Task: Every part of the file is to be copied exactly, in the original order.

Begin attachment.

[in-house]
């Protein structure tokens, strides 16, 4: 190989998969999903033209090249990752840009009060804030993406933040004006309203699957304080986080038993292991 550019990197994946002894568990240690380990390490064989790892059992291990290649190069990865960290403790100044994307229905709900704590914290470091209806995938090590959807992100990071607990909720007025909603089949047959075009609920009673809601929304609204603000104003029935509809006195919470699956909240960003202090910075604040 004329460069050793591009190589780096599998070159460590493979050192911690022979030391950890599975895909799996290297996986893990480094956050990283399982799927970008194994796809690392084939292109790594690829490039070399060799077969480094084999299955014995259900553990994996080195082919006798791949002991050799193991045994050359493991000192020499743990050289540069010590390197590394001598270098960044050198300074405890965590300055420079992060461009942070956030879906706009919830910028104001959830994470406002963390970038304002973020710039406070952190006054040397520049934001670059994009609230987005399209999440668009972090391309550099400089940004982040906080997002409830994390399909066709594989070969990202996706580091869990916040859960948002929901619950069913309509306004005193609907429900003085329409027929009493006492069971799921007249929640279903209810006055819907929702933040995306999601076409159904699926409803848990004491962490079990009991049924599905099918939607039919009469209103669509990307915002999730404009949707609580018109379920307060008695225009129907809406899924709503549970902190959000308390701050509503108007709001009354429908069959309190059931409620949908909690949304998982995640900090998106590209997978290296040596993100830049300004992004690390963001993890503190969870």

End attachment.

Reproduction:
[in-house]
């Protein structure tokens, strides 16, 4: 190989998969999903033209090249990752840009009060804030993406933040004006309203699957304080986080038993292991 550019990197994946002894568990240690380990390490064989790892059992291990290649190069990865960290403790100044994307229905709900704590914290470091209806995938090590959807992100990071607990909720007025909603089949047959075009609920009673809601929304609204603000104003029935509809006195919470699956909240960003202090910075604040 004329460069050793591009190589780096599998070159460590493979050192911690022979030391950890599975895909799996290297996986893990480094956050990283399982799927970008194994796809690392084939292109790594690829490039070399060799077969480094084999299955014995259900553990994996080195082919006798791949002991050799193991045994050359493991000192020499743990050289540069010590390197590394001598270098960044050198300074405890965590300055420079992060461009942070956030879906706009919830910028104001959830994470406002963390970038304002973020710039406070952190006054040397520049934001670059994009609230987005399209999440668009972090391309550099400089940004982040906080997002409830994390399909066709594989070969990202996706580091869990916040859960948002929901619950069913309509306004005193609907429900003085329409027929009493006492069971799921007249929640279903209810006055819907929702933040995306999601076409159904699926409803848990004491962490079990009991049924599905099918939607039919009469209103669509990307915002999730404009949707609580018109379920307060008695225009129907809406899924709503549970902190959000308390701050509503108007709001009354429908069959309190059931409620949908909690949304998982995640900090998106590209997978290296040596993100830049300004992004690390963001993890503190969870």